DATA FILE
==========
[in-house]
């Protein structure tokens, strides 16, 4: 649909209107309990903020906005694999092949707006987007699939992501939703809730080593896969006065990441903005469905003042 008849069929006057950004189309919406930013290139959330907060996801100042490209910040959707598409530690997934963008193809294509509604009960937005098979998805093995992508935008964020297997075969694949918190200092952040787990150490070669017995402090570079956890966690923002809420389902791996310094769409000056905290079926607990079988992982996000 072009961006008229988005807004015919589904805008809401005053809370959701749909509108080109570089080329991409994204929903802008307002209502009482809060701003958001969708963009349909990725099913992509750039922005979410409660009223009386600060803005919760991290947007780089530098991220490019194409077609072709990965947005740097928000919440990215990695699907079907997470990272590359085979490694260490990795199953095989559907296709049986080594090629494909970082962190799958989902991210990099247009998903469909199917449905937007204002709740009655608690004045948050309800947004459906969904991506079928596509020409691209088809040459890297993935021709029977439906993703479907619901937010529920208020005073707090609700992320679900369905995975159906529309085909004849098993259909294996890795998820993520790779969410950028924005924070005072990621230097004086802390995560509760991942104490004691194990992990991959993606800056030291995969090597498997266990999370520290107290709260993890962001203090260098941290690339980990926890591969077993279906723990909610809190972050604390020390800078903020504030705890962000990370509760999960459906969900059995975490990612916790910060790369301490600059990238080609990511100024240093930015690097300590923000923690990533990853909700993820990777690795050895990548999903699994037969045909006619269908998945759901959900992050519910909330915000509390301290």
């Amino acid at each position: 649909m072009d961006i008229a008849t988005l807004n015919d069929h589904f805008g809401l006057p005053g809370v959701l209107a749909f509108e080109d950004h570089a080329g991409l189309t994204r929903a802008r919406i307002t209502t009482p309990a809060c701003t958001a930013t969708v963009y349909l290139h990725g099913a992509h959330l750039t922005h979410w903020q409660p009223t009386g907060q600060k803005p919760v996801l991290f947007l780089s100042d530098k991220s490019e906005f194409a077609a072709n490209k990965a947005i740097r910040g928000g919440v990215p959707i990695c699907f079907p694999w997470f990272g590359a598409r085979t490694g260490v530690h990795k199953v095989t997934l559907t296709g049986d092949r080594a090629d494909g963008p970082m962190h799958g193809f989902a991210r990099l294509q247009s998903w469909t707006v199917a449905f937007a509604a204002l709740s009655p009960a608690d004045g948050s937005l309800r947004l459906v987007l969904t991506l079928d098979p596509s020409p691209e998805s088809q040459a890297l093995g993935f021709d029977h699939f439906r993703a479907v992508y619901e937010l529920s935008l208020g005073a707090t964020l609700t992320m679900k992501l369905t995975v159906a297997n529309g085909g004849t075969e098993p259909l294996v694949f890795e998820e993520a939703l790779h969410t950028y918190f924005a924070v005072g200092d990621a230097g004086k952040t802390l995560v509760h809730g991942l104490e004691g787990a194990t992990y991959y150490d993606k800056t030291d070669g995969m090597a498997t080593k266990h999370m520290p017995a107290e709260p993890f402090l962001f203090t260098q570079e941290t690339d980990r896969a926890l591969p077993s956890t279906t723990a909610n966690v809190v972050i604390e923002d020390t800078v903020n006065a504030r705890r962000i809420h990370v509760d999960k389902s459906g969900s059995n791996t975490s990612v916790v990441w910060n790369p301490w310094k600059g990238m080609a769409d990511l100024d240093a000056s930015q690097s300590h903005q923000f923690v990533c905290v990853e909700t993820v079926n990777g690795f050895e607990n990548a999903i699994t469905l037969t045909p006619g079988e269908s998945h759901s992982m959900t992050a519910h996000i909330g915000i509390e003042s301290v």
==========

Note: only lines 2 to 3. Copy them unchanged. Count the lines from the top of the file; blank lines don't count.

């Protein structure tokens, strides 16, 4: 649909209107309990903020906005694999092949707006987007699939992501939703809730080593896969006065990441903005469905003042 008849069929006057950004189309919406930013290139959330907060996801100042490209910040959707598409530690997934963008193809294509509604009960937005098979998805093995992508935008964020297997075969694949918190200092952040787990150490070669017995402090570079956890966690923002809420389902791996310094769409000056905290079926607990079988992982996000 072009961006008229988005807004015919589904805008809401005053809370959701749909509108080109570089080329991409994204929903802008307002209502009482809060701003958001969708963009349909990725099913992509750039922005979410409660009223009386600060803005919760991290947007780089530098991220490019194409077609072709990965947005740097928000919440990215990695699907079907997470990272590359085979490694260490990795199953095989559907296709049986080594090629494909970082962190799958989902991210990099247009998903469909199917449905937007204002709740009655608690004045948050309800947004459906969904991506079928596509020409691209088809040459890297993935021709029977439906993703479907619901937010529920208020005073707090609700992320679900369905995975159906529309085909004849098993259909294996890795998820993520790779969410950028924005924070005072990621230097004086802390995560509760991942104490004691194990992990991959993606800056030291995969090597498997266990999370520290107290709260993890962001203090260098941290690339980990926890591969077993279906723990909610809190972050604390020390800078903020504030705890962000990370509760999960459906969900059995975490990612916790910060790369301490600059990238080609990511100024240093930015690097300590923000923690990533990853909700993820990777690795050895990548999903699994037969045909006619269908998945759901959900992050519910909330915000509390301290």
């Amino acid at each position: 649909m072009d961006i008229a008849t988005l807004n015919d069929h589904f805008g809401l006057p005053g809370v959701l209107a749909f509108e080109d950004h570089a080329g991409l189309t994204r929903a802008r919406i307002t209502t009482p309990a809060c701003t958001a930013t969708v963009y349909l290139h990725g099913a992509h959330l750039t922005h979410w903020q409660p009223t009386g907060q600060k803005p919760v996801l991290f947007l780089s100042d530098k991220s490019e906005f194409a077609a072709n490209k990965a947005i740097r910040g928000g919440v990215p959707i990695c699907f079907p694999w997470f990272g590359a598409r085979t490694g260490v530690h990795k199953v095989t997934l559907t296709g049986d092949r080594a090629d494909g963008p970082m962190h799958g193809f989902a991210r990099l294509q247009s998903w469909t707006v199917a449905f937007a509604a204002l709740s009655p009960a608690d004045g948050s937005l309800r947004l459906v987007l969904t991506l079928d098979p596509s020409p691209e998805s088809q040459a890297l093995g993935f021709d029977h699939f439906r993703a479907v992508y619901e937010l529920s935008l208020g005073a707090t964020l609700t992320m679900k992501l369905t995975v159906a297997n529309g085909g004849t075969e098993p259909l294996v694949f890795e998820e993520a939703l790779h969410t950028y918190f924005a924070v005072g200092d990621a230097g004086k952040t802390l995560v509760h809730g991942l104490e004691g787990a194990t992990y991959y150490d993606k800056t030291d070669g995969m090597a498997t080593k266990h999370m520290p017995a107290e709260p993890f402090l962001f203090t260098q570079e941290t690339d980990r896969a926890l591969p077993s956890t279906t723990a909610n966690v809190v972050i604390e923002d020390t800078v903020n006065a504030r705890r962000i809420h990370v509760d999960k389902s459906g969900s059995n791996t975490s990612v916790v990441w910060n790369p301490w310094k600059g990238m080609a769409d990511l100024d240093a000056s930015q690097s300590h903005q923000f923690v990533c905290v990853e909700t993820v079926n990777g690795f050895e607990n990548a999903i699994t469905l037969t045909p006619g079988e269908s998945h759901s992982m959900t992050a519910h996000i909330g915000i509390e003042s301290v």